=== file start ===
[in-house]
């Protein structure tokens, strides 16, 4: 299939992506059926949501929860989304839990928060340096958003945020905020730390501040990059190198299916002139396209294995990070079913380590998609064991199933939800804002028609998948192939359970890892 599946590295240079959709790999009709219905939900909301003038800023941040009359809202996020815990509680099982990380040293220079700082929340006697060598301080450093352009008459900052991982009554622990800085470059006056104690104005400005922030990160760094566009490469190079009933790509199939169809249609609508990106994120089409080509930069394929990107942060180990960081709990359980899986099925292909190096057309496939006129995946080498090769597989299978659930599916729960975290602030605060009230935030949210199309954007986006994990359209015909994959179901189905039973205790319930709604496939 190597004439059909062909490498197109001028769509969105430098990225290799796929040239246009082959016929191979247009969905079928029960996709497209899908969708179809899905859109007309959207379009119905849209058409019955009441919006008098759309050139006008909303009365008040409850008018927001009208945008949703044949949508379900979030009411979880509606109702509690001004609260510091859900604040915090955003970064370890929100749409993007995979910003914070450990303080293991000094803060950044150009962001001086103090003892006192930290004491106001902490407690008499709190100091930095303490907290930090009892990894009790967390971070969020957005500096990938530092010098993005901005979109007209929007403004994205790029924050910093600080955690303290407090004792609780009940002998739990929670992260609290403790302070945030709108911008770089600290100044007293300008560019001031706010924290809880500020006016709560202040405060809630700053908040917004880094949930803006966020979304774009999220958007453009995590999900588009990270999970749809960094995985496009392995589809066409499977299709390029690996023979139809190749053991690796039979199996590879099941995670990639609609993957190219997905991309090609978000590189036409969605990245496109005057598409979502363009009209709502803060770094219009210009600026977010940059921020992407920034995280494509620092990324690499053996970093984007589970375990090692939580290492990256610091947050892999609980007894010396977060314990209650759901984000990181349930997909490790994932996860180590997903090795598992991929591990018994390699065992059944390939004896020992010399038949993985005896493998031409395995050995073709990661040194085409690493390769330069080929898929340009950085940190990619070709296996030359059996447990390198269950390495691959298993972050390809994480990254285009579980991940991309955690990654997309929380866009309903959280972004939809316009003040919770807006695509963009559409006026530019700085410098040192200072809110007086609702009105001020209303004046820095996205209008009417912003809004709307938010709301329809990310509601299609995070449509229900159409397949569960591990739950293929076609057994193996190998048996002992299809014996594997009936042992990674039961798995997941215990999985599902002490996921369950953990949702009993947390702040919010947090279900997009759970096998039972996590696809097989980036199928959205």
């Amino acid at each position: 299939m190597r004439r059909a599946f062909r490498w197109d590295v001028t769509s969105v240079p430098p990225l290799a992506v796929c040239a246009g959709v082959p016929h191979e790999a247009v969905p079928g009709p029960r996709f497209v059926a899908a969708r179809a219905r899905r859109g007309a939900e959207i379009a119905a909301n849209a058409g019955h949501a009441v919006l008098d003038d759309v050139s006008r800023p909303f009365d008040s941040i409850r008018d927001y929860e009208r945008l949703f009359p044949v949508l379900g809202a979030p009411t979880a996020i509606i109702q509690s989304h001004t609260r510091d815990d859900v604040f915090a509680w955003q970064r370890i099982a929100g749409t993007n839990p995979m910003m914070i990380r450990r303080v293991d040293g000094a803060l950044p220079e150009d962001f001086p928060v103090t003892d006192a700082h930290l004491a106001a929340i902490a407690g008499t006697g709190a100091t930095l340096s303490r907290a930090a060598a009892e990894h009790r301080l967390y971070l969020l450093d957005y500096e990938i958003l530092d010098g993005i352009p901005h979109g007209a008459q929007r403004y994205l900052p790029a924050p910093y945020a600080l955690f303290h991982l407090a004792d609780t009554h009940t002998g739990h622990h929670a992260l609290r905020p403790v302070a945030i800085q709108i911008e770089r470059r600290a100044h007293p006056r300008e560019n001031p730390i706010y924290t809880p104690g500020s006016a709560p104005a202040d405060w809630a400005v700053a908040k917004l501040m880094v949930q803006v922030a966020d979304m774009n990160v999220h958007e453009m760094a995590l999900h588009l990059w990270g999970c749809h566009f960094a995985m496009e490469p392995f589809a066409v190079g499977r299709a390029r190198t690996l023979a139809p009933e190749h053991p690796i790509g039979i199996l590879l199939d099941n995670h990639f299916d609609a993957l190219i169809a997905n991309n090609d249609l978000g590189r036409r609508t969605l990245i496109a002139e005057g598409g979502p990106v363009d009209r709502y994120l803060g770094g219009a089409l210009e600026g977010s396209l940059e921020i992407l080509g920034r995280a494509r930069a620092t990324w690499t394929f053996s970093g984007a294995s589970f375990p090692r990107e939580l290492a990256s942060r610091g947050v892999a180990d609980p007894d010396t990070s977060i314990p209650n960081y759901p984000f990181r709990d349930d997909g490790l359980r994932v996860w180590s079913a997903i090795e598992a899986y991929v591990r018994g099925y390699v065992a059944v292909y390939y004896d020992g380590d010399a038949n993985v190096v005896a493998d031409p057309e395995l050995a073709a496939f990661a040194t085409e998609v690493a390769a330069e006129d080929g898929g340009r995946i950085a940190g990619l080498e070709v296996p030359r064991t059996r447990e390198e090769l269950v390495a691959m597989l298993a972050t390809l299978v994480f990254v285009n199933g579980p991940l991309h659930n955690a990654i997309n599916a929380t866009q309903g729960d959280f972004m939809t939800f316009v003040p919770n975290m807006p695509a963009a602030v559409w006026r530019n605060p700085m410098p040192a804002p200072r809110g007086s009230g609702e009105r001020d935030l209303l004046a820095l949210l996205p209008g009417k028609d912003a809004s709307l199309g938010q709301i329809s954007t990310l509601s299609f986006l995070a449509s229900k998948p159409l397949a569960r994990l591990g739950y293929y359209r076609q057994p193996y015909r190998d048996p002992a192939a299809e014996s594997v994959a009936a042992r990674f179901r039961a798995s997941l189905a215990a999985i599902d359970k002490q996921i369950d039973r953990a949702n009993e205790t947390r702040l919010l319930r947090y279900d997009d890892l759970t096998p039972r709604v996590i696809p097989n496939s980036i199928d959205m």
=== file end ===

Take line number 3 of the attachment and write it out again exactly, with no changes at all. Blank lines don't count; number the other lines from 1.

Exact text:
């Amino acid at each position: 299939m190597r004439r059909a599946f062909r490498w197109d590295v001028t769509s969105v240079p430098p990225l290799a992506v796929c040239a246009g959709v082959p016929h191979e790999a247009v969905p079928g009709p029960r996709f497209v059926a899908a969708r179809a219905r899905r859109g007309a939900e959207i379009a119905a909301n849209a058409g019955h949501a009441v919006l008098d003038d759309v050139s006008r800023p909303f009365d008040s941040i409850r008018d927001y929860e009208r945008l949703f009359p044949v949508l379900g809202a979030p009411t979880a996020i509606i109702q509690s989304h001004t609260r510091d815990d859900v604040f915090a509680w955003q970064r370890i099982a929100g749409t993007n839990p995979m910003m914070i990380r450990r303080v293991d040293g000094a803060l950044p220079e150009d962001f001086p928060v103090t003892d006192a700082h930290l004491a106001a929340i902490a407690g008499t006697g709190a100091t930095l340096s303490r907290a930090a060598a009892e990894h009790r301080l967390y971070l969020l450093d957005y500096e990938i958003l530092d010098g993005i352009p901005h979109g007209a008459q929007r403004y994205l900052p790029a924050p910093y945020a600080l955690f303290h991982l407090a004792d609780t009554h009940t002998g739990h622990h929670a992260l609290r905020p403790v302070a945030i800085q709108i911008e770089r470059r600290a100044h007293p006056r300008e560019n001031p730390i706010y924290t809880p104690g500020s006016a709560p104005a202040d405060w809630a400005v700053a908040k917004l501040m880094v949930q803006v922030a966020d979304m774009n990160v999220h958007e453009m760094a995590l999900h588009l990059w990270g999970c749809h566009f960094a995985m496009e490469p392995f589809a066409v190079g499977r299709a390029r190198t690996l023979a139809p009933e190749h053991p690796i790509g039979i199996l590879l199939d099941n995670h990639f299916d609609a993957l190219i169809a997905n991309n090609d249609l978000g590189r036409r609508t969605l990245i496109a002139e005057g598409g979502p990106v363009d009209r709502y994120l803060g770094g219009a089409l210009e600026g977010s396209l940059e921020i992407l080509g920034r995280a494509r930069a620092t990324w690499t394929f053996s970093g984007a294995s589970f375990p090692r990107e939580l290492a990256s942060r610091g947050v892999a180990d609980p007894d010396t990070s977060i314990p209650n960081y759901p984000f990181r709990d349930d997909g490790l359980r994932v996860w180590s079913a997903i090795e598992a899986y991929v591990r018994g099925y390699v065992a059944v292909y390939y004896d020992g380590d010399a038949n993985v190096v005896a493998d031409p057309e395995l050995a073709a496939f990661a040194t085409e998609v690493a390769a330069e006129d080929g898929g340009r995946i950085a940190g990619l080498e070709v296996p030359r064991t059996r447990e390198e090769l269950v390495a691959m597989l298993a972050t390809l299978v994480f990254v285009n199933g579980p991940l991309h659930n955690a990654i997309n599916a929380t866009q309903g729960d959280f972004m939809t939800f316009v003040p919770n975290m807006p695509a963009a602030v559409w006026r530019n605060p700085m410098p040192a804002p200072r809110g007086s009230g609702e009105r001020d935030l209303l004046a820095l949210l996205p209008g009417k028609d912003a809004s709307l199309g938010q709301i329809s954007t990310l509601s299609f986006l995070a449509s229900k998948p159409l397949a569960r994990l591990g739950y293929y359209r076609q057994p193996y015909r190998d048996p002992a192939a299809e014996s594997v994959a009936a042992r990674f179901r039961a798995s997941l189905a215990a999985i599902d359970k002490q996921i369950d039973r953990a949702n009993e205790t947390r702040l919010l319930r947090y279900d997009d890892l759970t096998p039972r709604v996590i696809p097989n496939s980036i199928d959205m």